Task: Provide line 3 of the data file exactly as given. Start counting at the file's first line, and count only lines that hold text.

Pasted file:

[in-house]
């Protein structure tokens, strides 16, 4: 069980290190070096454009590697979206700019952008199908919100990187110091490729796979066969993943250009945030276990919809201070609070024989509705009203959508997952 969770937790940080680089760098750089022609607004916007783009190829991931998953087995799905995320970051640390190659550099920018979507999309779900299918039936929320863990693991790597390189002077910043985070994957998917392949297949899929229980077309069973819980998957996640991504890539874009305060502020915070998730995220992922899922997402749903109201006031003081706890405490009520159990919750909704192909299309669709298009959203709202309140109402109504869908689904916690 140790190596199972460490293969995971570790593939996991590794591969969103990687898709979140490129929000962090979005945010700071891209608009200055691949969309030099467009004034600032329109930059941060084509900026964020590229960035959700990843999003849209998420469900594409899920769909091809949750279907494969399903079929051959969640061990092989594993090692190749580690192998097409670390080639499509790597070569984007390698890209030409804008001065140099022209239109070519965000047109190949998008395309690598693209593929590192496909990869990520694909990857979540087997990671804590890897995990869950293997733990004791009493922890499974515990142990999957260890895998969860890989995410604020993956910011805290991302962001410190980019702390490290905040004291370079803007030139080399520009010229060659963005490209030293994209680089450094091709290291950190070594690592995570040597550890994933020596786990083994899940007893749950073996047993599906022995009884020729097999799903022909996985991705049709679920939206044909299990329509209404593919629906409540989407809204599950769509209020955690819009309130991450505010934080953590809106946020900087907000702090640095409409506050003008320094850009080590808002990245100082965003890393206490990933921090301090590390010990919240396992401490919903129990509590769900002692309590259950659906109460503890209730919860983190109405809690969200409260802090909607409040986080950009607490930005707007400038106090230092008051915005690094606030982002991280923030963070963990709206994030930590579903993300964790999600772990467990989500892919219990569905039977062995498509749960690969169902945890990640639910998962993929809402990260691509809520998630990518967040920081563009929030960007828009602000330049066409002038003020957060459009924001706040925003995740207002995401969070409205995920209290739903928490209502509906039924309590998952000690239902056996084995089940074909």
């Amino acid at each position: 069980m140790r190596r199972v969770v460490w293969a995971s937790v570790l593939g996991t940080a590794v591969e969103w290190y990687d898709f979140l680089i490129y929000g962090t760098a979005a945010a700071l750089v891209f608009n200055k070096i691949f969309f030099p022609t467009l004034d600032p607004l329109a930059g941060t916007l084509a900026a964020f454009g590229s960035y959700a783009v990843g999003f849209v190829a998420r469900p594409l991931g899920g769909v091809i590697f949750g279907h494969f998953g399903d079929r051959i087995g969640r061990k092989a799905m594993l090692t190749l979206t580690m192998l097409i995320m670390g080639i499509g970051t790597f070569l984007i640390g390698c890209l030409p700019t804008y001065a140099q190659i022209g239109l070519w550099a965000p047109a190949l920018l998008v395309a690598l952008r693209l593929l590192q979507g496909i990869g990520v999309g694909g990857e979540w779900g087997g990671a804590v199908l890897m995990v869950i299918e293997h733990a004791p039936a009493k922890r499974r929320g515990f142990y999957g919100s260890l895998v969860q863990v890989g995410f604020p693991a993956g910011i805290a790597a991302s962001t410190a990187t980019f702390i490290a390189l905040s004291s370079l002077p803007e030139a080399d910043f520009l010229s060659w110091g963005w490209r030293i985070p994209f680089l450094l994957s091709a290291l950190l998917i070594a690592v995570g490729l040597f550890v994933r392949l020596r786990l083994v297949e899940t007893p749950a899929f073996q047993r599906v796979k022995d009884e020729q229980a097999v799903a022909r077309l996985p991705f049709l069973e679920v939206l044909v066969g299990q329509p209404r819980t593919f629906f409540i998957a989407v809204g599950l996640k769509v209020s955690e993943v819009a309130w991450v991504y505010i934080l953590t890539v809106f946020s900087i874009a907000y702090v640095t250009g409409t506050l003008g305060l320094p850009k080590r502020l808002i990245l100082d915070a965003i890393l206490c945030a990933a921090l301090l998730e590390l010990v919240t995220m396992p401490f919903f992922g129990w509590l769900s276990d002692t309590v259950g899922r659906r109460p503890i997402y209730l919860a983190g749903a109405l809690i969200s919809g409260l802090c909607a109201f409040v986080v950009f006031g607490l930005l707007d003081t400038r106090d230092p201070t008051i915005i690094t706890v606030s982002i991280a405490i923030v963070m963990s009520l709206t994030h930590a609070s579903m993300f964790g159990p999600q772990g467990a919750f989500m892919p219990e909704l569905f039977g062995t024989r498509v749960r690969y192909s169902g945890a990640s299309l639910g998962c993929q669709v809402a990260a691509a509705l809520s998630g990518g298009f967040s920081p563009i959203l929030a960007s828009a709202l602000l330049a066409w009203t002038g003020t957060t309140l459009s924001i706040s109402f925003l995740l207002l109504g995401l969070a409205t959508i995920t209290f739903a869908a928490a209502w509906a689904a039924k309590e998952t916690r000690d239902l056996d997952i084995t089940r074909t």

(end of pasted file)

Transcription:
């Amino acid at each position: 069980m140790r190596r199972v969770v460490w293969a995971s937790v570790l593939g996991t940080a590794v591969e969103w290190y990687d898709f979140l680089i490129y929000g962090t760098a979005a945010a700071l750089v891209f608009n200055k070096i691949f969309f030099p022609t467009l004034d600032p607004l329109a930059g941060t916007l084509a900026a964020f454009g590229s960035y959700a783009v990843g999003f849209v190829a998420r469900p594409l991931g899920g769909v091809i590697f949750g279907h494969f998953g399903d079929r051959i087995g969640r061990k092989a799905m594993l090692t190749l979206t580690m192998l097409i995320m670390g080639i499509g970051t790597f070569l984007i640390g390698c890209l030409p700019t804008y001065a140099q190659i022209g239109l070519w550099a965000p047109a190949l920018l998008v395309a690598l952008r693209l593929l590192q979507g496909i990869g990520v999309g694909g990857e979540w779900g087997g990671a804590v199908l890897m995990v869950i299918e293997h733990a004791p039936a009493k922890r499974r929320g515990f142990y999957g919100s260890l895998v969860q863990v890989g995410f604020p693991a993956g910011i805290a790597a991302s962001t410190a990187t980019f702390i490290a390189l905040s004291s370079l002077p803007e030139a080399d910043f520009l010229s060659w110091g963005w490209r030293i985070p994209f680089l450094l994957s091709a290291l950190l998917i070594a690592v995570g490729l040597f550890v994933r392949l020596r786990l083994v297949e899940t007893p749950a899929f073996q047993r599906v796979k022995d009884e020729q229980a097999v799903a022909r077309l996985p991705f049709l069973e679920v939206l044909v066969g299990q329509p209404r819980t593919f629906f409540i998957a989407v809204g599950l996640k769509v209020s955690e993943v819009a309130w991450v991504y505010i934080l953590t890539v809106f946020s900087i874009a907000y702090v640095t250009g409409t506050l003008g305060l320094p850009k080590r502020l808002i990245l100082d915070a965003i890393l206490c945030a990933a921090l301090l998730e590390l010990v919240t995220m396992p401490f919903f992922g129990w509590l769900s276990d002692t309590v259950g899922r659906r109460p503890i997402y209730l919860a983190g749903a109405l809690i969200s919809g409260l802090c909607a109201f409040v986080v950009f006031g607490l930005l707007d003081t400038r106090d230092p201070t008051i915005i690094t706890v606030s982002i991280a405490i923030v963070m963990s009520l709206t994030h930590a609070s579903m993300f964790g159990p999600q772990g467990a919750f989500m892919p219990e909704l569905f039977g062995t024989r498509v749960r690969y192909s169902g945890a990640s299309l639910g998962c993929q669709v809402a990260a691509a509705l809520s998630g990518g298009f967040s920081p563009i959203l929030a960007s828009a709202l602000l330049a066409w009203t002038g003020t957060t309140l459009s924001i706040s109402f925003l995740l207002l109504g995401l969070a409205t959508i995920t209290f739903a869908a928490a209502w509906a689904a039924k309590e998952t916690r000690d239902l056996d997952i084995t089940r074909t």